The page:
5. Demonstrate an understanding of legal recourse to conflict on projects.

Generative Artificial Intelligence in Assessment

The University acknowledges that Generative Artificial Intelligence (Gen-AI) tools are an important facet of contemporary life. Their use in assessment is considered in line with students’ development of the skills and knowledge which demonstrate learning outcomes and underpin study and career success. Instructions on the use of Gen-AI are given for each assessment task; it is your responsibility to adhere to these instructions.

  • Type Task % Timing* Outcomes assessed
    Paper-based Examination (Open) Formal examination 40.00% Final Examination Period 1,5
    Written Report Expert Report 50.00% Week 9 1,3,4
    *Class Participation Role play/activities 10.00% Progressive 1,2
    • * Assessment timing is indicative of the week that the assessment is due or begins (where conducted over multiple weeks), and is based on the standard University academic calendar
    • C = Students must reach a level of competency to successfully complete this assessment.
  • Assessment criteria

    High Distinction 85-100 Outstanding or exemplary performance in the following areas: interpretative ability; intellectual initiative in response to questions; mastery of the skills required by the subject, general levels of knowledge and analytic ability or clear thinking.
    Distinction 75-84 Usually awarded to students whose performance goes well beyond the minimum requirements set for tasks required in assessment, and who perform well in most of the above areas.
    Credit 65-74 Usually awarded to students whose performance is considered to go beyond the minimum requirements for work set for assessment. Assessable work is typically characterised by a strong performance in some of the capacities listed above.
    Pass 50-64 Usually awarded to students whose performance meets the requirements set for work provided for assessment.
    Fail 0-49 Usually awarded to students whose performance is not considered to meet the minimum requirements set for particular tasks. The fail grade may be a result of insufficient preparation, of inattention to assignment guidelines or lack of academic ability. A frequent cause of failure is lack of attention to subject or assignment guidelines.

    Quality assurance

    For the purposes of quality assurance, Bond University conducts an evaluation process to measure and document student assessment as evidence of the extent to which program and subject learning outcomes are achieved. Some examples of student work will be retained for potential research and quality auditing purposes only. Any student work used will be treated confidentially and no student grades will be affected.

Type Task % Timing* Outcomes assessed
Paper-based Examination (Open) Formal examination 40.00% Final Examination Period 1,5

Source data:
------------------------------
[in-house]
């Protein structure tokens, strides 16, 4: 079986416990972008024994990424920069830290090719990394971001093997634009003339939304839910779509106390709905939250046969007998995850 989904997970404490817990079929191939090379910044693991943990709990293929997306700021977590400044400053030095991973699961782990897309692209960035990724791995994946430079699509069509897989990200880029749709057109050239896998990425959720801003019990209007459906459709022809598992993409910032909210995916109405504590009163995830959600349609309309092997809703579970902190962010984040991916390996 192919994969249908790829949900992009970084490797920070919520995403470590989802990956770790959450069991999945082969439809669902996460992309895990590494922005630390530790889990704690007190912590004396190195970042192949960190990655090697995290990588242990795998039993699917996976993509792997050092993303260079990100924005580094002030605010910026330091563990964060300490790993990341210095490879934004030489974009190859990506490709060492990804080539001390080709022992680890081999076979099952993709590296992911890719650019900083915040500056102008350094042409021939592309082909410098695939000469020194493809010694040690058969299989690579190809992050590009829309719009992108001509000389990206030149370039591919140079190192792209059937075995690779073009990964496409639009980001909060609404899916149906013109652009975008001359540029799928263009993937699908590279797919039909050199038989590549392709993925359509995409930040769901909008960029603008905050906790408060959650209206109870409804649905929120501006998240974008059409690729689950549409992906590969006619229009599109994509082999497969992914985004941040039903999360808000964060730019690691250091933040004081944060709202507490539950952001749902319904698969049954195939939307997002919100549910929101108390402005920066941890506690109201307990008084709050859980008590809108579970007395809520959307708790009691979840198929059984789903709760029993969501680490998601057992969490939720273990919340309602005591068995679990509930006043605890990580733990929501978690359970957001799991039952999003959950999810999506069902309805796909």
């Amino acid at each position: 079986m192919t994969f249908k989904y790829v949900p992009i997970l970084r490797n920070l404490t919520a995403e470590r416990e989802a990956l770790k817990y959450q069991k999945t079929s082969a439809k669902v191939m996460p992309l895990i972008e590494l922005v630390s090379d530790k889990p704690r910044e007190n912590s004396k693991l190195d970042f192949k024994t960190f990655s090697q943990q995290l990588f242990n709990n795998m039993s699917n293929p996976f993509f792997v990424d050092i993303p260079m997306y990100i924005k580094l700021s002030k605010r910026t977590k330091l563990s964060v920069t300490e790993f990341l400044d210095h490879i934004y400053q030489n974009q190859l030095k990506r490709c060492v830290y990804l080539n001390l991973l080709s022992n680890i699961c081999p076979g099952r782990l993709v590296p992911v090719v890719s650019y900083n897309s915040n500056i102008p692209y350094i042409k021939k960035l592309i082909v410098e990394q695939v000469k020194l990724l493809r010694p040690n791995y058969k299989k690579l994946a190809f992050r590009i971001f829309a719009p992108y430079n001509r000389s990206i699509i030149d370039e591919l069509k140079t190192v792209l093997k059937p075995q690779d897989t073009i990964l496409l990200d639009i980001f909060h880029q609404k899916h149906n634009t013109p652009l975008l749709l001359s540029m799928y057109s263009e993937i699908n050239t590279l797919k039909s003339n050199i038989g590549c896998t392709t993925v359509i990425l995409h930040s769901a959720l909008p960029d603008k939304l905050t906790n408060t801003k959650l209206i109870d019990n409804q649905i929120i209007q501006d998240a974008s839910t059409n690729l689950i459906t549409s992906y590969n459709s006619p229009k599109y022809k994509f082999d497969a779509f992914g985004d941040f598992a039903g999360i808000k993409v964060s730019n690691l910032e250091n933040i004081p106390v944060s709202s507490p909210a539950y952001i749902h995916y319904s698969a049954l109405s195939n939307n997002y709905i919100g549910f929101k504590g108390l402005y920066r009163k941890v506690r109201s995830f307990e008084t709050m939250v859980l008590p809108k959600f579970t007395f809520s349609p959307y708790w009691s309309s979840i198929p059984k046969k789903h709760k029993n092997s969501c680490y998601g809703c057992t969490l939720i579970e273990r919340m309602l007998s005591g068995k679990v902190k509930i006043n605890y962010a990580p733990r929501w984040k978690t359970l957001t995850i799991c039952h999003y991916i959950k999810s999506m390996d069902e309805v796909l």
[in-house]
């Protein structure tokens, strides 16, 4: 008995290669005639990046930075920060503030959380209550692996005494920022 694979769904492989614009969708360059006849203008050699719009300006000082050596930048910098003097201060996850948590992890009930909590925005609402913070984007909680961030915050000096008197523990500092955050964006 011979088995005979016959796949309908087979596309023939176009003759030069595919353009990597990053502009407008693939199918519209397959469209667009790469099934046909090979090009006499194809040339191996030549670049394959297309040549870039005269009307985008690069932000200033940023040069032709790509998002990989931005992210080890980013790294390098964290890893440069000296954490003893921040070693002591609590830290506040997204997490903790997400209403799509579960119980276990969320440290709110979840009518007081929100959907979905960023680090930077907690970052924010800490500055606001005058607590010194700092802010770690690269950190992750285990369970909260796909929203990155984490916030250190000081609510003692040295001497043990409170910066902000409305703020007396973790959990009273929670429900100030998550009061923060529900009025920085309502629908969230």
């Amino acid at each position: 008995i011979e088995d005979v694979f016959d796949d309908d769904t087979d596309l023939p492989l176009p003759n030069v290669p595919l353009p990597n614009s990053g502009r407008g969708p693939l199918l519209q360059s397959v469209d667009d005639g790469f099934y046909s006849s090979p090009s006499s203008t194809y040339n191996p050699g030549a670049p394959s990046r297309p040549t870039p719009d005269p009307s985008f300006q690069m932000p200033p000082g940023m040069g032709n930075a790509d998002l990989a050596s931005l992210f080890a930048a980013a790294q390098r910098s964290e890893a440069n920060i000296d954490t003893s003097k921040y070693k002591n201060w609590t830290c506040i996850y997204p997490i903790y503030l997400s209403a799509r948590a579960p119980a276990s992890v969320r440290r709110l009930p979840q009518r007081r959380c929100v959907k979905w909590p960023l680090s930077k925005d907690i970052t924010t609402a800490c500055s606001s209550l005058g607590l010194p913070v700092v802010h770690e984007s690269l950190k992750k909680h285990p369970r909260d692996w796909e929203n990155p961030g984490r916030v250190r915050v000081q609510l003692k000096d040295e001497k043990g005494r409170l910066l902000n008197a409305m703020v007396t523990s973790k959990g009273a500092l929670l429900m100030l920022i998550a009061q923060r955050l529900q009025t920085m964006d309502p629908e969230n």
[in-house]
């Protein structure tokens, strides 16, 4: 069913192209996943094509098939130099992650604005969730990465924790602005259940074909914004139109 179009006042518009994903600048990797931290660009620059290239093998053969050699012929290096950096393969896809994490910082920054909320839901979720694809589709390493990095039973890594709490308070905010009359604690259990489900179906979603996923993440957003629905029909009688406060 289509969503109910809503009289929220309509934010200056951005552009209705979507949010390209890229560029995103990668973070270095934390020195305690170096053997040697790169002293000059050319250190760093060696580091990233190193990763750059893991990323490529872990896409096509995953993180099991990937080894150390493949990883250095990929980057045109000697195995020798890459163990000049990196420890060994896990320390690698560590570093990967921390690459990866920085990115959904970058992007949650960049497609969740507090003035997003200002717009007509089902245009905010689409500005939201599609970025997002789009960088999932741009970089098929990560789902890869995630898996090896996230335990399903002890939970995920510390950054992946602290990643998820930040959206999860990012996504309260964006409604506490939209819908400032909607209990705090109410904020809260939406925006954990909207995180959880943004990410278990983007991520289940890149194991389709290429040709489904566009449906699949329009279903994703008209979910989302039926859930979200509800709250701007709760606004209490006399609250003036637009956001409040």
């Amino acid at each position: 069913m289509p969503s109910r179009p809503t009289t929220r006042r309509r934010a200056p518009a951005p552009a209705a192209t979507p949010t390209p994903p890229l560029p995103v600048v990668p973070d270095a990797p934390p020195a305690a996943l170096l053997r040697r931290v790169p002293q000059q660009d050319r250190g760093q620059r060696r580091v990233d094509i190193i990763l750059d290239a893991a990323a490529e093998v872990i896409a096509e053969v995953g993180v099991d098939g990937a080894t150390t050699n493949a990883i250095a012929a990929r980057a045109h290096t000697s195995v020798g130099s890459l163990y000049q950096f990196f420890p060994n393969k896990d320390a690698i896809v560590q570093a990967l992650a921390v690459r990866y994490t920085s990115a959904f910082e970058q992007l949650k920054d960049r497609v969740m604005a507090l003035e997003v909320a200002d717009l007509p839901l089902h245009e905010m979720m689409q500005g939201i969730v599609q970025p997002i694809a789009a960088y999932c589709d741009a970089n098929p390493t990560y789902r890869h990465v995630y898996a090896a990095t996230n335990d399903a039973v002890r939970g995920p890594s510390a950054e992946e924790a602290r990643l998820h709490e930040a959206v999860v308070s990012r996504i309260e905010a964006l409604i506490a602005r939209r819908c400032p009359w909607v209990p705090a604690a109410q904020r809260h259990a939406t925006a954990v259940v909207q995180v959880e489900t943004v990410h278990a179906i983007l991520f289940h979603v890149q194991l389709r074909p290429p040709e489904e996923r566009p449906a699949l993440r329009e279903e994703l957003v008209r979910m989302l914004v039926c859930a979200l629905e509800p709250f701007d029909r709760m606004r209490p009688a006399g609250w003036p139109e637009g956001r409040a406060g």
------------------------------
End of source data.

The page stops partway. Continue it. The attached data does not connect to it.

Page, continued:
Written Report Expert Report 50.00% Week 9 1,3,4
*Class Participation Role play/activities 10.00% Progressive 1,2
  • * Assessment timing is indicative of the week that the assessment is due or begins (where conducted over multiple weeks), and is based on the standard University academic calendar
  • C = Students must reach a level of competency to successfully complete this assessment.

Study Information

Submission procedures

Students must check the iLearn@Bond subject site for detailed assessment information and submission procedures.

Policy on late submission and extensions

Late submissions without evidence of illness or misadventure are limited to 50%. Extensions of time are normally limited to 2 weeks. Thereafter zero marks shall apply.

Academic Integrity

University’s Academic Integrity Policy defines plagiarism as the act of misrepresenting as one’s own original work: another’s ideas, interpretations, words, or creative works; and/or one’s own previous ideas, interpretations, words, or creative work without acknowledging that it was used previously (i.e., self-plagiarism). The University considers the act of plagiarising to be a breach of the Student Conduct Code and, therefore, subject to the Discipline Regulations which provide for a range of penalties including the reduction of marks or grades, fines and suspension from the University.

Bond University utilises Originality Reporting software to inform academic integrity.

Feedback on assessment

Feedback on assessment will be provided to students within two weeks of the assessment submission due date, as per the Assessment Policy.

Accessibility and Inclusion Support

If you have a disability, illness, injury or health condition that impacts your capacity to complete studies, exams or assessment tasks, it is important you let us know your special requirements, early in the semester. Students will need to make an application for support and submit it with recent, comprehensive documentation at an appointment with a Disability Officer. Students with a disability are encouraged to contact the Disability Office at the earliest possible time, to meet staff and learn about the services available to meet your specific needs. Please note that late notification or failure to disclose your disability can be to your disadvantage as the University cannot guarantee support under such circumstances.

Additional subject information

The focus of this subject is on project quality management, project environmental management and project closure. It primarily addresses Program Learning Outcome #6: understand the legal ramifications of project conflict and apply techniques to avoid, minimise or resolve disputes, including giving evidence at formal proceedings.

Subject curriculum

Approved on: Mar 18, 2017. Edition: 1.1
Last updated: Aug 17, 2023